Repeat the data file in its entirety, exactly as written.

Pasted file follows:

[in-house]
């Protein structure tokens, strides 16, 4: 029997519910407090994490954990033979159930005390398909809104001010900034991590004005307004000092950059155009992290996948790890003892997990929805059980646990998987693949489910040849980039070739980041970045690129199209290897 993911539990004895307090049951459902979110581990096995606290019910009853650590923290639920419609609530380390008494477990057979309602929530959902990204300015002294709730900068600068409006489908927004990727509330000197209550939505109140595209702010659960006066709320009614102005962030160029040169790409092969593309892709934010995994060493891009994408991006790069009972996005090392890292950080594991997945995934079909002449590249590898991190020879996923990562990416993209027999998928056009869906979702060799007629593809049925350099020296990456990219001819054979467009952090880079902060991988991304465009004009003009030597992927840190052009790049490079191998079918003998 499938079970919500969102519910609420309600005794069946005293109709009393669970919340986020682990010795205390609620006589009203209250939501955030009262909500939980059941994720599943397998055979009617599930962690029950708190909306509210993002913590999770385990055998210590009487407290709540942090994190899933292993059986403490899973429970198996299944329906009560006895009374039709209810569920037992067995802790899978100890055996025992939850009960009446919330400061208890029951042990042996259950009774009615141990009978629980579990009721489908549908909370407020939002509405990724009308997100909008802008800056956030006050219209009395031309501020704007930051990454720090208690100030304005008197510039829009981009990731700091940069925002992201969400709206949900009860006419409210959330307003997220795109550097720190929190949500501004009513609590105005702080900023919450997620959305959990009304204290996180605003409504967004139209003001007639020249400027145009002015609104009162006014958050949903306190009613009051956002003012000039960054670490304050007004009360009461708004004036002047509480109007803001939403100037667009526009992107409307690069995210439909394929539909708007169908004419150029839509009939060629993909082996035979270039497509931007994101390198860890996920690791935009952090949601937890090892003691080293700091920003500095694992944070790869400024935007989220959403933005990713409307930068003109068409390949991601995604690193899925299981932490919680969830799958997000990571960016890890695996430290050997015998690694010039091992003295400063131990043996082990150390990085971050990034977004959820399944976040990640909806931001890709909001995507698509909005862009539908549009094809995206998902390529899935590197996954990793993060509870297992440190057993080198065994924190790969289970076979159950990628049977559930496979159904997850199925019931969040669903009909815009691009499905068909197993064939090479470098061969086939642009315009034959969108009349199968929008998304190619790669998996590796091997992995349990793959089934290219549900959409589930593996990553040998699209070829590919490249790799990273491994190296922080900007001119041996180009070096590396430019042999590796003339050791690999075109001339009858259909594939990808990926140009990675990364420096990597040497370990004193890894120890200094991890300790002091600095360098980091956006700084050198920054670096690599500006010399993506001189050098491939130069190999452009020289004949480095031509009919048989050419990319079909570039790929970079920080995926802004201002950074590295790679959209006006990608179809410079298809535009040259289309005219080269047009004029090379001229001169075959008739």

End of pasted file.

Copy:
[in-house]
């Protein structure tokens, strides 16, 4: 029997519910407090994490954990033979159930005390398909809104001010900034991590004005307004000092950059155009992290996948790890003892997990929805059980646990998987693949489910040849980039070739980041970045690129199209290897 993911539990004895307090049951459902979110581990096995606290019910009853650590923290639920419609609530380390008494477990057979309602929530959902990204300015002294709730900068600068409006489908927004990727509330000197209550939505109140595209702010659960006066709320009614102005962030160029040169790409092969593309892709934010995994060493891009994408991006790069009972996005090392890292950080594991997945995934079909002449590249590898991190020879996923990562990416993209027999998928056009869906979702060799007629593809049925350099020296990456990219001819054979467009952090880079902060991988991304465009004009003009030597992927840190052009790049490079191998079918003998 499938079970919500969102519910609420309600005794069946005293109709009393669970919340986020682990010795205390609620006589009203209250939501955030009262909500939980059941994720599943397998055979009617599930962690029950708190909306509210993002913590999770385990055998210590009487407290709540942090994190899933292993059986403490899973429970198996299944329906009560006895009374039709209810569920037992067995802790899978100890055996025992939850009960009446919330400061208890029951042990042996259950009774009615141990009978629980579990009721489908549908909370407020939002509405990724009308997100909008802008800056956030006050219209009395031309501020704007930051990454720090208690100030304005008197510039829009981009990731700091940069925002992201969400709206949900009860006419409210959330307003997220795109550097720190929190949500501004009513609590105005702080900023919450997620959305959990009304204290996180605003409504967004139209003001007639020249400027145009002015609104009162006014958050949903306190009613009051956002003012000039960054670490304050007004009360009461708004004036002047509480109007803001939403100037667009526009992107409307690069995210439909394929539909708007169908004419150029839509009939060629993909082996035979270039497509931007994101390198860890996920690791935009952090949601937890090892003691080293700091920003500095694992944070790869400024935007989220959403933005990713409307930068003109068409390949991601995604690193899925299981932490919680969830799958997000990571960016890890695996430290050997015998690694010039091992003295400063131990043996082990150390990085971050990034977004959820399944976040990640909806931001890709909001995507698509909005862009539908549009094809995206998902390529899935590197996954990793993060509870297992440190057993080198065994924190790969289970076979159950990628049977559930496979159904997850199925019931969040669903009909815009691009499905068909197993064939090479470098061969086939642009315009034959969108009349199968929008998304190619790669998996590796091997992995349990793959089934290219549900959409589930593996990553040998699209070829590919490249790799990273491994190296922080900007001119041996180009070096590396430019042999590796003339050791690999075109001339009858259909594939990808990926140009990675990364420096990597040497370990004193890894120890200094991890300790002091600095360098980091956006700084050198920054670096690599500006010399993506001189050098491939130069190999452009020289004949480095031509009919048989050419990319079909570039790929970079920080995926802004201002950074590295790679959209006006990608179809410079298809535009040259289309005219080269047009004029090379001229001169075959008739």